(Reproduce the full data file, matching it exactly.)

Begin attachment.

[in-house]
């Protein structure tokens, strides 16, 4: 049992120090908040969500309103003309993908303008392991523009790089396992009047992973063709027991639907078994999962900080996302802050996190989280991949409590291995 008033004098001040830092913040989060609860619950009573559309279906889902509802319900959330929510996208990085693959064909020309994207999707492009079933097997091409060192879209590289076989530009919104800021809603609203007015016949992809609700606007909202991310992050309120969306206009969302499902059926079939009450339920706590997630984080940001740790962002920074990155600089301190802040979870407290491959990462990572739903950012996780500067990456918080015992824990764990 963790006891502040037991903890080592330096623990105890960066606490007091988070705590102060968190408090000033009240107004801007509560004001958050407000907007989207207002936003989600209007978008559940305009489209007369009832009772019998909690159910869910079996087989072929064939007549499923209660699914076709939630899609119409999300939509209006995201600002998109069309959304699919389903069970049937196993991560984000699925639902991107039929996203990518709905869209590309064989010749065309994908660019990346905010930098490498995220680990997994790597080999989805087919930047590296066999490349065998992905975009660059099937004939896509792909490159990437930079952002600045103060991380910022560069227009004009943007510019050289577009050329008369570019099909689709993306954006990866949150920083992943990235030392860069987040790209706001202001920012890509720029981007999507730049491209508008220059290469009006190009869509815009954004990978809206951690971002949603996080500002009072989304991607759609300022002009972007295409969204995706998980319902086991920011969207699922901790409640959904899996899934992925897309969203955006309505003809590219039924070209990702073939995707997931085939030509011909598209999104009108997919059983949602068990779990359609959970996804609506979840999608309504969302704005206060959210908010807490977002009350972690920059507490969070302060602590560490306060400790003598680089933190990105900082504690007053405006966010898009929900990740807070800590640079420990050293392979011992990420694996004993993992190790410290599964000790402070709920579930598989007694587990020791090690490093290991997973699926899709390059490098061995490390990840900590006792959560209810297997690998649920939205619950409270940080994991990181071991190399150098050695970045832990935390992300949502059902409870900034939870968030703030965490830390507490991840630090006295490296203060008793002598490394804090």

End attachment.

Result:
[in-house]
């Protein structure tokens, strides 16, 4: 049992120090908040969500309103003309993908303008392991523009790089396992009047992973063709027991639907078994999962900080996302802050996190989280991949409590291995 008033004098001040830092913040989060609860619950009573559309279906889902509802319900959330929510996208990085693959064909020309994207999707492009079933097997091409060192879209590289076989530009919104800021809603609203007015016949992809609700606007909202991310992050309120969306206009969302499902059926079939009450339920706590997630984080940001740790962002920074990155600089301190802040979870407290491959990462990572739903950012996780500067990456918080015992824990764990 963790006891502040037991903890080592330096623990105890960066606490007091988070705590102060968190408090000033009240107004801007509560004001958050407000907007989207207002936003989600209007978008559940305009489209007369009832009772019998909690159910869910079996087989072929064939007549499923209660699914076709939630899609119409999300939509209006995201600002998109069309959304699919389903069970049937196993991560984000699925639902991107039929996203990518709905869209590309064989010749065309994908660019990346905010930098490498995220680990997994790597080999989805087919930047590296066999490349065998992905975009660059099937004939896509792909490159990437930079952002600045103060991380910022560069227009004009943007510019050289577009050329008369570019099909689709993306954006990866949150920083992943990235030392860069987040790209706001202001920012890509720029981007999507730049491209508008220059290469009006190009869509815009954004990978809206951690971002949603996080500002009072989304991607759609300022002009972007295409969204995706998980319902086991920011969207699922901790409640959904899996899934992925897309969203955006309505003809590219039924070209990702073939995707997931085939030509011909598209999104009108997919059983949602068990779990359609959970996804609506979840999608309504969302704005206060959210908010807490977002009350972690920059507490969070302060602590560490306060400790003598680089933190990105900082504690007053405006966010898009929900990740807070800590640079420990050293392979011992990420694996004993993992190790410290599964000790402070709920579930598989007694587990020791090690490093290991997973699926899709390059490098061995490390990840900590006792959560209810297997690998649920939205619950409270940080994991990181071991190399150098050695970045832990935390992300949502059902409870900034939870968030703030965490830390507490991840630090006295490296203060008793002598490394804090």